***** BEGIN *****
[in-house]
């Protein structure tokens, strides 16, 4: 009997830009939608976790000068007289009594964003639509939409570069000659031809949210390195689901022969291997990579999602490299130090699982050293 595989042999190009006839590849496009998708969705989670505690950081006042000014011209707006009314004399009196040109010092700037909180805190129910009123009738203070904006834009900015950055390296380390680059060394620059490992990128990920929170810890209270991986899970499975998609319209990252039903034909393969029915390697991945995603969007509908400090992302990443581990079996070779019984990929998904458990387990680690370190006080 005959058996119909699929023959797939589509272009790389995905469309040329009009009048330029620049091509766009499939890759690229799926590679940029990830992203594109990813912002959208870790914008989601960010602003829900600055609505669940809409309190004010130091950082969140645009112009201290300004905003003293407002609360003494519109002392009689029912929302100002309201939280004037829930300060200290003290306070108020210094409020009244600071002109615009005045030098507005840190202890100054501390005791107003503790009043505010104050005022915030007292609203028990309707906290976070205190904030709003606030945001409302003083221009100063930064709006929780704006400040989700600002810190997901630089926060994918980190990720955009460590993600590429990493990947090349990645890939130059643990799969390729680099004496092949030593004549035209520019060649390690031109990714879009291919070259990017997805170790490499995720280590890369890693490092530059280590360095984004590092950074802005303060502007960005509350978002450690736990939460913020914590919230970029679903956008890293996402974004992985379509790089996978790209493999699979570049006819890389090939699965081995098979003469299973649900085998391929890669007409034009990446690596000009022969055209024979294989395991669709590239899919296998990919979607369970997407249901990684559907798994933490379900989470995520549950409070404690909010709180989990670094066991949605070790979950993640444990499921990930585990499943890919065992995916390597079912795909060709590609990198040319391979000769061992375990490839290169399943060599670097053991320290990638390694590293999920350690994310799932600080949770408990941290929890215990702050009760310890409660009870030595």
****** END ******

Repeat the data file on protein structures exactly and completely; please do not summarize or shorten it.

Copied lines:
[in-house]
């Protein structure tokens, strides 16, 4: 009997830009939608976790000068007289009594964003639509939409570069000659031809949210390195689901022969291997990579999602490299130090699982050293 595989042999190009006839590849496009998708969705989670505690950081006042000014011209707006009314004399009196040109010092700037909180805190129910009123009738203070904006834009900015950055390296380390680059060394620059490992990128990920929170810890209270991986899970499975998609319209990252039903034909393969029915390697991945995603969007509908400090992302990443581990079996070779019984990929998904458990387990680690370190006080 005959058996119909699929023959797939589509272009790389995905469309040329009009009048330029620049091509766009499939890759690229799926590679940029990830992203594109990813912002959208870790914008989601960010602003829900600055609505669940809409309190004010130091950082969140645009112009201290300004905003003293407002609360003494519109002392009689029912929302100002309201939280004037829930300060200290003290306070108020210094409020009244600071002109615009005045030098507005840190202890100054501390005791107003503790009043505010104050005022915030007292609203028990309707906290976070205190904030709003606030945001409302003083221009100063930064709006929780704006400040989700600002810190997901630089926060994918980190990720955009460590993600590429990493990947090349990645890939130059643990799969390729680099004496092949030593004549035209520019060649390690031109990714879009291919070259990017997805170790490499995720280590890369890693490092530059280590360095984004590092950074802005303060502007960005509350978002450690736990939460913020914590919230970029679903956008890293996402974004992985379509790089996978790209493999699979570049006819890389090939699965081995098979003469299973649900085998391929890669007409034009990446690596000009022969055209024979294989395991669709590239899919296998990919979607369970997407249901990684559907798994933490379900989470995520549950409070404690909010709180989990670094066991949605070790979950993640444990499921990930585990499943890919065992995916390597079912795909060709590609990198040319391979000769061992375990490839290169399943060599670097053991320290990638390694590293999920350690994310799932600080949770408990941290929890215990702050009760310890409660009870030595």